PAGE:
It’s important to look at the weather before you travel anywhere, but generally, Costa Rica’s dry season is January through June, and the wet season is July through December. During the dry season, only sandals are necessary, but during the wet season, some more heavy-duty footwear is in order.
Even the sidewalks in the cities are just as uneven as the forest floors (okay maybe I’m exaggerating a wee bit, but still!), so make sure whatever footwear you decide to bring are equipped to take you through whatever adventures you are planning.
4. A Guide Book
Normally, I wouldn’t condone a guide book. I personally am a much more, “off the beaten path” kind of traveler, and rarely use the guide books my parents and friends so often give me.
However, I did found that in Costa Rica, many museums, restaurants, tour companies, and even hotels, didn’t have their information on the internet. Having a guide book with me helped me find different attractions and things to do in different towns that I visited, that would have been otherwise missing from the internet.
5. A Lock
Now, I almost always travel with a padlock or a combination lock of some variety, but I found it particularly useful when traveling in hostels. Often times, checking out of a hotel or a hostel requires you to have all of your things out of the room sometimes as early as 11 a.m. If you are planning on activities, having to carry your suitcase with you, this early check out can definitely throw a wrench in the plans.
Many hotels and hostels have lockers where you can store you luggage for the day until you are ready to ship out. They don’t, however, provide locks and if they do, you usually have to pay for them. Having a lock with you while you are traveling can prevent you from shelling out sometimes up to $15 bucks for a padlock.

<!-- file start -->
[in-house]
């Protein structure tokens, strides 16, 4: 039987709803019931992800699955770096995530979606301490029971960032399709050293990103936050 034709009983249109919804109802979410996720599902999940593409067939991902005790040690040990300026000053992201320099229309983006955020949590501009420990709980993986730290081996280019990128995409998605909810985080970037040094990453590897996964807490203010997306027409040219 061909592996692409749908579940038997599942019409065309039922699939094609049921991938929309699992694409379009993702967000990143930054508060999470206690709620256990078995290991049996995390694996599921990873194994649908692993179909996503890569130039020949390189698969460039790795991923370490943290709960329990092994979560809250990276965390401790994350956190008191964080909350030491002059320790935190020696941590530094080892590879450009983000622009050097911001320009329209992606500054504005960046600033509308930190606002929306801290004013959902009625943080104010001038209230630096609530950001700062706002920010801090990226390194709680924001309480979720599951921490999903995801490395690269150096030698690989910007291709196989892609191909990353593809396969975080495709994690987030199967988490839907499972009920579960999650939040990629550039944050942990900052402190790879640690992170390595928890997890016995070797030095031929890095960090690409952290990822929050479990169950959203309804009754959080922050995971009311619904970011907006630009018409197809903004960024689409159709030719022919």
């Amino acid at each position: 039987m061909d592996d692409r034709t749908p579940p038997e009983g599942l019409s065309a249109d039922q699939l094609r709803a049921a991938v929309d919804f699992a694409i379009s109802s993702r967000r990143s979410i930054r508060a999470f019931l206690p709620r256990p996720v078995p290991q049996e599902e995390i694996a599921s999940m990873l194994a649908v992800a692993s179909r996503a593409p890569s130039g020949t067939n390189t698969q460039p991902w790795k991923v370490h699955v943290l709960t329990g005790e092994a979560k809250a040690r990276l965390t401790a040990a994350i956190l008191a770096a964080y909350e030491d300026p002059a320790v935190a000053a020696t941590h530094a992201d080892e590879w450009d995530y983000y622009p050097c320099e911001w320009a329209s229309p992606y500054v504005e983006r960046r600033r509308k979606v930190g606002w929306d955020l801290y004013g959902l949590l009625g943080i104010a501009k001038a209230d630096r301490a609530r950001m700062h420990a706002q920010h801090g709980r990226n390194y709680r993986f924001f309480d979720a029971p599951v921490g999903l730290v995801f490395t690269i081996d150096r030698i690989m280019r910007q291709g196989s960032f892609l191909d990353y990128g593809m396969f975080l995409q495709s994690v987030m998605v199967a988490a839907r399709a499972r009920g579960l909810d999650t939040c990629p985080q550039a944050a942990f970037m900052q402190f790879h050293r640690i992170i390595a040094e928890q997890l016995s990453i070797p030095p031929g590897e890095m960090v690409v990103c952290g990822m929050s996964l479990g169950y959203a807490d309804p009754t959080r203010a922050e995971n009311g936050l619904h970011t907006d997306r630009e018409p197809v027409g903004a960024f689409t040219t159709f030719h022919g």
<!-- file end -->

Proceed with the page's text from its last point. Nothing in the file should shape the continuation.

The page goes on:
6. A Water Bottle
It’s important to stay hydrated no matter what, but under that Costa Rican sun, it is extremely important. I can’t tell you how many times I was cursing myself for not remembering to bring a water bottle with me on my adventures.
Depending on where you are, bottled water can be expensive, and unless you have cash on you, very difficult to buy. The tap water in San Jose is drinkable and is generally potable throughout the countryside of Costa Rica, so bringing a good water bottle with you on adventures can not only keep you from being dehydrated but help you save a few extra bucks here and there.
Plus, once you have a water bottle with you, many restaurants and stores workers are more than happy to fill your water bottle up for you.
Although in the capital city San Jose and many touristic areas of Costa Rica, people certainly do speak English, you will gain infinitely more respect from the Ticos (Costa Ricans) if you can shuck out a few Spanish phrases. It shows respect towards their country and their culture when you at least try to speak the language.
Not to mention the fact that there is a large percentage of Costa Ricans who do not speak English. Brushing up on your high school Spanish before you head down to Costa Rica can be the difference between getting charged $30 or 30 cents for a cab ride (no joke).
With these things in your luggage, you’ll be prepared for whatever Costa Rican adventures your travel has in store you for!